A former Salute to Catholic School Alumni honoree, Dr. Godfrey is a product of Catholic schools, including St. Benedict School, Holy Spirit School, St. Xavier High School, St. Mary’s College and Bellarmine University. He also attended the University of Louisville School of Medicine and is a veteran of the U.S. Navy.
He and his wife, Joyce, have seven children and 18 grandchildren. He is a former board member of the Catholic Education Foundation and serves on the Archdiocese of Louisville’s finance committee.
Richard A. Lechleiter is a member of Holy Spirit Church in Louisville and has been Kindred Healthcare’s chief financial officer since 2002. He has been honored by the Catholic Education Foundation as one of its outstanding Catholic school graduates, and he has served as chairman of the CEF board of trustees. Prior to 2002, Leichleiter served in various financial capacities with Kindred Healthcare, a company for which he has worked since 1995. He also served as chief accounting officer of Columbia/HCA Healthcare Corp.; Galen Health Care and Humana, Inc.
Leichleiter is a summa cum laude graduate in accounting from Xavier University. He also serves as a director for Stock Yards Bank & Trust Co., where he also serves as a member of the audit committee.
But it is his support of the Catholic Education Foundation — and Catholic education in general — that has been of great benefit to the Archdiocese of Louisville. During his tenure as chairman of the CEF board, Leichleiter was interviewed about the future of Catholic education — and it’s cost.
“We know we’re not meeting the need, despite all that we are doing,” he said to a reporter. “We realize there is about $4 million in need for tuition assistance for families who want to send their children to Catholic schools and the foundation is meeting less than half of that need.” Leichleiter is also a Salute to Catholic School Alumni honoree.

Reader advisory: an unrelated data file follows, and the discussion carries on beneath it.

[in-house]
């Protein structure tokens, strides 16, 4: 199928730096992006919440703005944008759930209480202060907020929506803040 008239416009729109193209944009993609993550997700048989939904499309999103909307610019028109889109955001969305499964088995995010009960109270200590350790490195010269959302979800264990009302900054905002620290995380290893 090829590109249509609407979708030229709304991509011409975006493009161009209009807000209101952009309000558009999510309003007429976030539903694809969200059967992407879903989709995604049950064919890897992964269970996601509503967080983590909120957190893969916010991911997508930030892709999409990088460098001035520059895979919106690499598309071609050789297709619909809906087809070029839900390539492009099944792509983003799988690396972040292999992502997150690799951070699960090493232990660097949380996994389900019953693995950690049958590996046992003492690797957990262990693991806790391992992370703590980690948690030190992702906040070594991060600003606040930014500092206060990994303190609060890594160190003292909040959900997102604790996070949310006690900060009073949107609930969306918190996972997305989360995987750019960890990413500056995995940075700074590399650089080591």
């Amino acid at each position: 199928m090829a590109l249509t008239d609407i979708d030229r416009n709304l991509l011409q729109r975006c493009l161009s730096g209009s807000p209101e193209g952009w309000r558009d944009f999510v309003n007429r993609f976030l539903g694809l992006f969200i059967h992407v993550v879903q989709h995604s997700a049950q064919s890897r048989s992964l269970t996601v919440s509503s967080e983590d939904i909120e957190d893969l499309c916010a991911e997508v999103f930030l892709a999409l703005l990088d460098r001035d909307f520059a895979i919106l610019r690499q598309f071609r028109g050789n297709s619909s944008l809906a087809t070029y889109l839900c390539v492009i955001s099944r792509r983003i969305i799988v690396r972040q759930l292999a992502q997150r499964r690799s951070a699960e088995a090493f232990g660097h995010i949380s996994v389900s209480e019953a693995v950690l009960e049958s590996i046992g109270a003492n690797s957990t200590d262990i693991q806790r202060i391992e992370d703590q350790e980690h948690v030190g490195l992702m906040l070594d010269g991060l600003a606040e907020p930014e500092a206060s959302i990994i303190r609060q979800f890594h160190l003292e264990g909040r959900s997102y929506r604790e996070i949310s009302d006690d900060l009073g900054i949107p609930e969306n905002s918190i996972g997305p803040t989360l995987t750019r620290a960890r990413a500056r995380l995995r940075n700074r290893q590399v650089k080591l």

Romano L. Mazzoli is a former U.S. Congressman who served in the U.S. House of Representatives for 22 years. He and his late wife, Helen, were members of Our Mother of Sorrows Church, and they served as co-chairs of the Archdiocese of Louisville’s Building a Future of Hope capital campaign.
In fact, it is only Helen’s absence (she died June 18, 2012 at the age of 77) that saddens Mazzoli when he thinks of receiving the award. “She just transformed my life in so many different ways,” he said earlier this week in a telephone interview. “She was the supremely important element in my personal, professional and spiritual life.”
But of course, Mazzoli was thrilled to receive a phone call a few weeks ago from Archbishop Kurtz telling him that he would receive the Benemerenti Medal.
“Are you kidding me?” he said with a laugh. “Here I was in the middle of Kroger or a coffee shop or something and the archbishop told me I was to receive this medal. It made me pause for a moment and humbled me to think that whatever Helen and I had tried to do would be worthy of such an honor.”
Mazzoli said that since his wife’s death he has needed “something on a daily basis to help me ‘keep on keeping on’ as they say.”